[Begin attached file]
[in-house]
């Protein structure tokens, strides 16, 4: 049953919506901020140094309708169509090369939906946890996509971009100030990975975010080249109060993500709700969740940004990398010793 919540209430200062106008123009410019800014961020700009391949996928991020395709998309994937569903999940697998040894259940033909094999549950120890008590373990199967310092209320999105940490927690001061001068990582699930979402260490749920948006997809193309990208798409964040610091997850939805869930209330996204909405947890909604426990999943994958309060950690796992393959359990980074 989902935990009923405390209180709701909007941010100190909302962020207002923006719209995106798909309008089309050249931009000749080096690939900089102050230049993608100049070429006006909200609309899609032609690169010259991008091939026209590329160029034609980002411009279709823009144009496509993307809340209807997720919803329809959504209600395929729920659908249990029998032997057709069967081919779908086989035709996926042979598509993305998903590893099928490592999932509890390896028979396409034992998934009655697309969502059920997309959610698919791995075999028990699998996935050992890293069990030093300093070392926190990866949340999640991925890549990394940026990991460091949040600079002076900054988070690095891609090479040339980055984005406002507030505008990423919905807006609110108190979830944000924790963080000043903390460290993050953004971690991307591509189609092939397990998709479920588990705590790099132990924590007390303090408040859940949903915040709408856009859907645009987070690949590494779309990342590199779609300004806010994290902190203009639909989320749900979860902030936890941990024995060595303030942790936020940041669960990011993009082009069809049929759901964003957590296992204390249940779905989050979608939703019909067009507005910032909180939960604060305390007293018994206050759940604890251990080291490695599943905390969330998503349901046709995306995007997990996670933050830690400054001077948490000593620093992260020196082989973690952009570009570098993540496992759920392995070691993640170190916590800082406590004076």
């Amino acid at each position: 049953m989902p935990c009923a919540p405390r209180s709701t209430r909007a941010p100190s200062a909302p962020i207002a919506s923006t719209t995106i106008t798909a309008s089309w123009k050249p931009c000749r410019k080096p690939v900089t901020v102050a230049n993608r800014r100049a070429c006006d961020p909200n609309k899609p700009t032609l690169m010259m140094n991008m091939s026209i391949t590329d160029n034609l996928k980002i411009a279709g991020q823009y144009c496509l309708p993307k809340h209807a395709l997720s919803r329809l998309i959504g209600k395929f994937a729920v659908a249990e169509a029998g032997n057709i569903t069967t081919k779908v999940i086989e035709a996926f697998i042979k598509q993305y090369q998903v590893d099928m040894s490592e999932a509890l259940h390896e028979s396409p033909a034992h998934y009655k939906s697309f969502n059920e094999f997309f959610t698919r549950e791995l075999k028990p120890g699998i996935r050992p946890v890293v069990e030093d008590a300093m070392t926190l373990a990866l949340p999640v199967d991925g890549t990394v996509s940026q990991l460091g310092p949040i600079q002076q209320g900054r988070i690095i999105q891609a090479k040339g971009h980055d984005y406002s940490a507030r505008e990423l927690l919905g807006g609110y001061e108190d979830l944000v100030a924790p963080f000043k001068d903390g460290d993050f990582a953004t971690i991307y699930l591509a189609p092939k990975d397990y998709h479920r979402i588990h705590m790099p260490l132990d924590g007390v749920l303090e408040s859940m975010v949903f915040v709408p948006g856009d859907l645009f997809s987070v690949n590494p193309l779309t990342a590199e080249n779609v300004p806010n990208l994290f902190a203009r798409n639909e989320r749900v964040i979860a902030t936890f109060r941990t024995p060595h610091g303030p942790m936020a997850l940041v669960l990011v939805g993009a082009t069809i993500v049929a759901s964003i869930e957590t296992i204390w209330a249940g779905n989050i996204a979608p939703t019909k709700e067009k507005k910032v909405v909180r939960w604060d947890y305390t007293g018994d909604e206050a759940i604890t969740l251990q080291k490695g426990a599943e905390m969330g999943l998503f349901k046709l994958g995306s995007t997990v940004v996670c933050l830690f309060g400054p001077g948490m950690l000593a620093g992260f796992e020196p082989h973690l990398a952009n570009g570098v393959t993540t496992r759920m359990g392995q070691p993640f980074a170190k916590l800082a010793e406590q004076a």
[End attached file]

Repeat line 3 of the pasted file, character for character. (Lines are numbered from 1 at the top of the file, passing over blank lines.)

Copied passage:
């Amino acid at each position: 049953m989902p935990c009923a919540p405390r209180s709701t209430r909007a941010p100190s200062a909302p962020i207002a919506s923006t719209t995106i106008t798909a309008s089309w123009k050249p931009c000749r410019k080096p690939v900089t901020v102050a230049n993608r800014r100049a070429c006006d961020p909200n609309k899609p700009t032609l690169m010259m140094n991008m091939s026209i391949t590329d160029n034609l996928k980002i411009a279709g991020q823009y144009c496509l309708p993307k809340h209807a395709l997720s919803r329809l998309i959504g209600k395929f994937a729920v659908a249990e169509a029998g032997n057709i569903t069967t081919k779908v999940i086989e035709a996926f697998i042979k598509q993305y090369q998903v590893d099928m040894s490592e999932a509890l259940h390896e028979s396409p033909a034992h998934y009655k939906s697309f969502n059920e094999f997309f959610t698919r549950e791995l075999k028990p120890g699998i996935r050992p946890v890293v069990e030093d008590a300093m070392t926190l373990a990866l949340p999640v199967d991925g890549t990394v996509s940026q990991l460091g310092p949040i600079q002076q209320g900054r988070i690095i999105q891609a090479k040339g971009h980055d984005y406002s940490a507030r505008e990423l927690l919905g807006g609110y001061e108190d979830l944000v100030a924790p963080f000043k001068d903390g460290d993050f990582a953004t971690i991307y699930l591509a189609p092939k990975d397990y998709h479920r979402i588990h705590m790099p260490l132990d924590g007390v749920l303090e408040s859940m975010v949903f915040v709408p948006g856009d859907l645009f997809s987070v690949n590494p193309l779309t990342a590199e080249n779609v300004p806010n990208l994290f902190a203009r798409n639909e989320r749900v964040i979860a902030t936890f109060r941990t024995p060595h610091g303030p942790m936020a997850l940041v669960l990011v939805g993009a082009t069809i993500v049929a759901s964003i869930e957590t296992i204390w209330a249940g779905n989050i996204a979608p939703t019909k709700e067009k507005k910032v909405v909180r939960w604060d947890y305390t007293g018994d909604e206050a759940i604890t969740l251990q080291k490695g426990a599943e905390m969330g999943l998503f349901k046709l994958g995306s995007t997990v940004v996670c933050l830690f309060g400054p001077g948490m950690l000593a620093g992260f796992e020196p082989h973690l990398a952009n570009g570098v393959t993540t496992r759920m359990g392995q070691p993640f980074a170190k916590l800082a010793e406590q004076a």